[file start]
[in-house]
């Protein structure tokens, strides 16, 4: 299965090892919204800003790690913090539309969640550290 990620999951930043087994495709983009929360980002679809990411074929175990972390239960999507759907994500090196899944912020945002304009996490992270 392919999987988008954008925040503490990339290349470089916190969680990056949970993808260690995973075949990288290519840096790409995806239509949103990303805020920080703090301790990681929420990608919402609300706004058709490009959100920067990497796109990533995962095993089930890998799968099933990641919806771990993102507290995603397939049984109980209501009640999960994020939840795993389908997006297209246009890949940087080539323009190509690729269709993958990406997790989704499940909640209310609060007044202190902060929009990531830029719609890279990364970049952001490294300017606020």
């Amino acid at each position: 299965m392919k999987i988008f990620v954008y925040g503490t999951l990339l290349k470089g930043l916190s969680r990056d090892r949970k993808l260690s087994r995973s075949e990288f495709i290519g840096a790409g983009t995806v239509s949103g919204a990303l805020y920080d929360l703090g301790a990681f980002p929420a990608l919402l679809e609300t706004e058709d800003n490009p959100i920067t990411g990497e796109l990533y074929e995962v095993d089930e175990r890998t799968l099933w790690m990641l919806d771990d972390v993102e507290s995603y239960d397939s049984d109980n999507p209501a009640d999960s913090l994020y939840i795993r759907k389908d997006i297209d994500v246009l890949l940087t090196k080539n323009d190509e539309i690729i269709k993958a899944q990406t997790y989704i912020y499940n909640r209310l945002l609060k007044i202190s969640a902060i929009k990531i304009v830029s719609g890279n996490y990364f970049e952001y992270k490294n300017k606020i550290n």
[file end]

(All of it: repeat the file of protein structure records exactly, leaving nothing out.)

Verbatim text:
[in-house]
């Protein structure tokens, strides 16, 4: 299965090892919204800003790690913090539309969640550290 990620999951930043087994495709983009929360980002679809990411074929175990972390239960999507759907994500090196899944912020945002304009996490992270 392919999987988008954008925040503490990339290349470089916190969680990056949970993808260690995973075949990288290519840096790409995806239509949103990303805020920080703090301790990681929420990608919402609300706004058709490009959100920067990497796109990533995962095993089930890998799968099933990641919806771990993102507290995603397939049984109980209501009640999960994020939840795993389908997006297209246009890949940087080539323009190509690729269709993958990406997790989704499940909640209310609060007044202190902060929009990531830029719609890279990364970049952001490294300017606020």
């Amino acid at each position: 299965m392919k999987i988008f990620v954008y925040g503490t999951l990339l290349k470089g930043l916190s969680r990056d090892r949970k993808l260690s087994r995973s075949e990288f495709i290519g840096a790409g983009t995806v239509s949103g919204a990303l805020y920080d929360l703090g301790a990681f980002p929420a990608l919402l679809e609300t706004e058709d800003n490009p959100i920067t990411g990497e796109l990533y074929e995962v095993d089930e175990r890998t799968l099933w790690m990641l919806d771990d972390v993102e507290s995603y239960d397939s049984d109980n999507p209501a009640d999960s913090l994020y939840i795993r759907k389908d997006i297209d994500v246009l890949l940087t090196k080539n323009d190509e539309i690729i269709k993958a899944q990406t997790y989704i912020y499940n909640r209310l945002l609060k007044i202190s969640a902060i929009k990531i304009v830029s719609g890279n996490y990364f970049e952001y992270k490294n300017k606020i550290n």